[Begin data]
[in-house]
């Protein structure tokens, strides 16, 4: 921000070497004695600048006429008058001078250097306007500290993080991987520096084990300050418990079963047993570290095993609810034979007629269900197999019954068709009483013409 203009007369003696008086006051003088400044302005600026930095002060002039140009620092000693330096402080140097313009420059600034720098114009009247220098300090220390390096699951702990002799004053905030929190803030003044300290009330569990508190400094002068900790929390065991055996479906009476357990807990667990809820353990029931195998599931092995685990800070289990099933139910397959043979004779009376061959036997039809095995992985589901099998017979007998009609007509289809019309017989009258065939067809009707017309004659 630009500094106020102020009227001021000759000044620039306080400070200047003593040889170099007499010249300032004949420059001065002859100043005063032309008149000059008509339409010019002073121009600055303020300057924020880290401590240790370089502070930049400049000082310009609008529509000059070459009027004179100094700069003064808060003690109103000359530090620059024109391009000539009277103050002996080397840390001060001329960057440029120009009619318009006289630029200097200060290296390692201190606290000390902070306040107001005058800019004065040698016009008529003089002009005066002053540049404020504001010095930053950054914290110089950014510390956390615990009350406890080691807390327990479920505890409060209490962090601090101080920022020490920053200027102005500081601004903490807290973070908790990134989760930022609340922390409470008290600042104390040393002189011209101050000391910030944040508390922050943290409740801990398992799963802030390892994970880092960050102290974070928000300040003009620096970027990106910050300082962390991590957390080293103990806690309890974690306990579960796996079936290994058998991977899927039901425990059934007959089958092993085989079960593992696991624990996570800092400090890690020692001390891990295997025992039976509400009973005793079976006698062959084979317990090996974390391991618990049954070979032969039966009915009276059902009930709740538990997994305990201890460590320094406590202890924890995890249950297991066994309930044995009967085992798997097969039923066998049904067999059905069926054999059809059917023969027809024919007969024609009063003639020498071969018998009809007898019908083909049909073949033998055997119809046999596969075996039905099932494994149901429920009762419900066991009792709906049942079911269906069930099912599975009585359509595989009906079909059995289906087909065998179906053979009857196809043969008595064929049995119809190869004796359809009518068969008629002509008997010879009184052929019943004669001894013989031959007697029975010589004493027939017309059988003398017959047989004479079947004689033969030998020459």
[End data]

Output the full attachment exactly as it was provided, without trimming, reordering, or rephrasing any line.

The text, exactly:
[in-house]
């Protein structure tokens, strides 16, 4: 921000070497004695600048006429008058001078250097306007500290993080991987520096084990300050418990079963047993570290095993609810034979007629269900197999019954068709009483013409 203009007369003696008086006051003088400044302005600026930095002060002039140009620092000693330096402080140097313009420059600034720098114009009247220098300090220390390096699951702990002799004053905030929190803030003044300290009330569990508190400094002068900790929390065991055996479906009476357990807990667990809820353990029931195998599931092995685990800070289990099933139910397959043979004779009376061959036997039809095995992985589901099998017979007998009609007509289809019309017989009258065939067809009707017309004659 630009500094106020102020009227001021000759000044620039306080400070200047003593040889170099007499010249300032004949420059001065002859100043005063032309008149000059008509339409010019002073121009600055303020300057924020880290401590240790370089502070930049400049000082310009609008529509000059070459009027004179100094700069003064808060003690109103000359530090620059024109391009000539009277103050002996080397840390001060001329960057440029120009009619318009006289630029200097200060290296390692201190606290000390902070306040107001005058800019004065040698016009008529003089002009005066002053540049404020504001010095930053950054914290110089950014510390956390615990009350406890080691807390327990479920505890409060209490962090601090101080920022020490920053200027102005500081601004903490807290973070908790990134989760930022609340922390409470008290600042104390040393002189011209101050000391910030944040508390922050943290409740801990398992799963802030390892994970880092960050102290974070928000300040003009620096970027990106910050300082962390991590957390080293103990806690309890974690306990579960796996079936290994058998991977899927039901425990059934007959089958092993085989079960593992696991624990996570800092400090890690020692001390891990295997025992039976509400009973005793079976006698062959084979317990090996974390391991618990049954070979032969039966009915009276059902009930709740538990997994305990201890460590320094406590202890924890995890249950297991066994309930044995009967085992798997097969039923066998049904067999059905069926054999059809059917023969027809024919007969024609009063003639020498071969018998009809007898019908083909049909073949033998055997119809046999596969075996039905099932494994149901429920009762419900066991009792709906049942079911269906069930099912599975009585359509595989009906079909059995289906087909065998179906053979009857196809043969008595064929049995119809190869004796359809009518068969008629002509008997010879009184052929019943004669001894013989031959007697029975010589004493027939017309059988003398017959047989004479079947004689033969030998020459």